Now, the idea that Wyoming voters can’t trust that their ballots will be fairly counted should have been a tough sell in a state where Trump trounced Joe Biden by 120,068 votes. If state Democrats are that inept at stuffing ballot boxes, they shouldn’t even be allowed to cross the street unassisted.
But Gray’s message that Wyoming’s elections are tainted by widespread voter fraud carried the day, and he defeated Sen. Tara Nethercott (R-Cheyenne), 50% to 41%.
Gray cast himself as an expert on voter fraud, because last year he went to Arizona to watch the Cyber Ninjas firm conduct a partisan “forensic audit” of Maricopa County’s presidential election. “I support the audit 100%. It’s an incredible, very important operation,” he tweeted.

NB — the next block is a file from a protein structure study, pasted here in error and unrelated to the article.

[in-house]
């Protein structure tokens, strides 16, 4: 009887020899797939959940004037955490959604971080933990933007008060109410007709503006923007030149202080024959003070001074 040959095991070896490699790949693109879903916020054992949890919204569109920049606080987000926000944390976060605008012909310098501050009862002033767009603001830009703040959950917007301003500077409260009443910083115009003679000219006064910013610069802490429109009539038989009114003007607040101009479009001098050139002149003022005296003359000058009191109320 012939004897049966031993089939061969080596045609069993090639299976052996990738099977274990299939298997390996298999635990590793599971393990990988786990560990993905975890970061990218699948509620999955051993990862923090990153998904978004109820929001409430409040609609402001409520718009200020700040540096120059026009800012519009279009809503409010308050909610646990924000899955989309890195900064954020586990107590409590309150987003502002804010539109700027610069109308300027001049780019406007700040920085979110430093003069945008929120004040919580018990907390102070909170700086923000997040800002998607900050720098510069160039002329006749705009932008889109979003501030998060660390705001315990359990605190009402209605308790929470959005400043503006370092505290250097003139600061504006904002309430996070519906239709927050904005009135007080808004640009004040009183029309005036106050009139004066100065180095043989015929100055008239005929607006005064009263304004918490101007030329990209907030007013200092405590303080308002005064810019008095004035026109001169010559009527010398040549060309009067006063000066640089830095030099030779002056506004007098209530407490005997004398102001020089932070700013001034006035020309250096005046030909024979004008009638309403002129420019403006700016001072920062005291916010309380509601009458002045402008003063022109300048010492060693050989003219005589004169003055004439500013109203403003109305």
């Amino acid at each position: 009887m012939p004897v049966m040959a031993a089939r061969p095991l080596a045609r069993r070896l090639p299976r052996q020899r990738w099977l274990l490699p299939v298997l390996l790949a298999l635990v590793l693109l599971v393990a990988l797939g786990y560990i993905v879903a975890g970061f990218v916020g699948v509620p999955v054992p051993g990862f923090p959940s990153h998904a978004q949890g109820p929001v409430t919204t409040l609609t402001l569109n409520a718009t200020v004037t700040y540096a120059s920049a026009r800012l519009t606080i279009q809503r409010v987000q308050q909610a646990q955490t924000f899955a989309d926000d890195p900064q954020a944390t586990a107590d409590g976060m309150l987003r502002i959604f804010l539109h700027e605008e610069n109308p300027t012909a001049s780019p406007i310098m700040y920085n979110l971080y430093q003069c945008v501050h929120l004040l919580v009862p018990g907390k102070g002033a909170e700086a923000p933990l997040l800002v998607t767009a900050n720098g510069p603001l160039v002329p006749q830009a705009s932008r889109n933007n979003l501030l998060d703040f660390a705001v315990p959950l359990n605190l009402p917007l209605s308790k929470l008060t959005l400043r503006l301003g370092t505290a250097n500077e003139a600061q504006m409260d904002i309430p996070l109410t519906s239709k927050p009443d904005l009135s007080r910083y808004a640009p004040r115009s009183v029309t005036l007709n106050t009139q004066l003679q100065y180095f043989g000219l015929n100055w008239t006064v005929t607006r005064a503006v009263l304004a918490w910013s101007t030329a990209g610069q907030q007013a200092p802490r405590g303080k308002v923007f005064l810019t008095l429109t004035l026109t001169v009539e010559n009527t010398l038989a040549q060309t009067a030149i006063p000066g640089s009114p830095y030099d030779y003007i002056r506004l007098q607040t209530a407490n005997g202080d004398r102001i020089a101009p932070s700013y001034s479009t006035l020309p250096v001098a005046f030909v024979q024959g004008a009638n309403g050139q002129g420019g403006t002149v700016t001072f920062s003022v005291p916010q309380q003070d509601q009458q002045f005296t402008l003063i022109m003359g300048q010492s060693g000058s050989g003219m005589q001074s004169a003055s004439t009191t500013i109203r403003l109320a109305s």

Gray was briefed by Arizona Sen. Sonny Borrelli, who participated in the “Stop the Steal” effort that attempted to replace legitimate electors for Biden with a fake slate for Trump.
The audit, which took more than seven months as the ninjas hand-counted ballots, did find election errors. Their report concluded 360 more residents voted for Biden than previously reported.
Yet Gray contends Wyoming should automatically conduct the same type of audit statewide using paper ballots, even though only four state residents have been convicted of voter fraud since 2000. All four, by the way, were Republicans.